Is that an ideology? Certainly not: it doesn’t make a cause-and-effect claim. It’s really a silly attempt at a moral principle: a statement that not to have coffee with one’s jelly doughnut is wrong. Yes, there’s an implied “or else” to it: “If you don’t, you will be punished somehow.” However, the implication is too weak to claim that it proposes a cause-and-effect model.
By contrast, the following:
...is a true cause-and-effect statement: if you will, a rather trivial ideology. However, I can testify from personal experience that it is incorrect. That brings us to Fact #3, which is at the core of this tirade.
“If what you’re doing doesn’t work, do something else.” – Michael Emerling
To say that some method or procedure “works” implies the following:
- It was aimed at producing a well-defined result from well-defined initial conditions;
- It achieved that result, within the limits of allowable deviation;
- The costs, including all side effects and second-order effects, were acceptable.
All three of those conditions are imperative. They’re the touchstones by which we judge all proposals for doing anything, regardless of the subject. They apply to ideologies with full force.
I shan’t sugar-coat the matter. It can be exceedingly difficult to meet all three of those conditions, especially in the realm of public policy. Much that Smith claims to be indisputable truth is pooh-poohed by Jones, because Jones insists on a different set of initial conditions, or places a higher weight on certain costs or consequences than does Smith.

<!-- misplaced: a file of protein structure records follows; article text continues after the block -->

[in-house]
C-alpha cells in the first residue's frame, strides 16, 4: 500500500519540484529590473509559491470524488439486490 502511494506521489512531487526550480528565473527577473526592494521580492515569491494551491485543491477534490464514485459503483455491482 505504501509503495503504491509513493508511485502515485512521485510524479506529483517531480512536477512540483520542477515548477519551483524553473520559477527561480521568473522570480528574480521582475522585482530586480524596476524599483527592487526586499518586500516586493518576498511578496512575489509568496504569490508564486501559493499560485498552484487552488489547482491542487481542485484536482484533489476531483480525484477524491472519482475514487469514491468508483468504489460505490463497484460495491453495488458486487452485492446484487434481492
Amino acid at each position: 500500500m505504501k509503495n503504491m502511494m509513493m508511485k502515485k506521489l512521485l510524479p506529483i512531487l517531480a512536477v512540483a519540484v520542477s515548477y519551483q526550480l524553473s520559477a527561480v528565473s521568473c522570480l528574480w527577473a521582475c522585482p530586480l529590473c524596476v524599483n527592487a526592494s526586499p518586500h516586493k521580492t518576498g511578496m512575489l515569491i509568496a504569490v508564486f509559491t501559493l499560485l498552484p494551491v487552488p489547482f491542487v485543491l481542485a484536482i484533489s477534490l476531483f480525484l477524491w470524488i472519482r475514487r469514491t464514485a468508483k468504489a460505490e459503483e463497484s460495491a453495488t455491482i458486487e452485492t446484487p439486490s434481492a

If we return to Thomas Mackay’s statement about welfarism:
We shall not get rid of pauperism by extending the sphere of State relief...On the contrary, its adoption would increase our pauperism...
...one determined to “disprove” Mackay might insist that public welfare programs inherently diminish pauperism by converting paupers to non-paupers! There’s quite a bit of definitional sophistry there, and an ill-concealed determination to ignore the second-order effects of public welfare programs. Yet many persons dedicated to the expansion of governmental welfare programs do exactly thus...and get away with it.
Nevertheless, there are times when an ideology is either demonstrably wrong or inapplicable to the case at hand.
The Obamunist foreign-policy posture of “strategic patience” is currently under discussion, especially in contrast with the still-emerging foreign policy of the Trump Administration. During the campaign, some drew parallels between the two, claiming that Obama’s reluctance to involve the U.S. in foreign conflicts was largely similar to Trump’s “America first” stance. I believe this to be incorrect: Obama’s posture didn’t actually refrain from involving us; rather, he greatly preferred rhetoric to action, unless he believed action incapable of adversely affecting his Administration. Atop that, Trump’s “America first” stance doesn’t automatically preclude involving the U.S. in a foreign dustup; it merely insists that any such involvement must serve American interests above all else.
The arguments over Trump’s actions in Afghanistan and Syria, and the arrival of several carrier battle groups in the waters around the Korean Peninsula, have ranged from dubious to ludicrous. It is defensible to argue about what best serves American interests, though in some cases there isn’t a lot of room for disagreement. It is not defensible to argue that an intervention can’t possibly serve American interests. Indeed, it borders on lunacy.
Foreign-policy ideologies often incorporate a large amount of lunacy.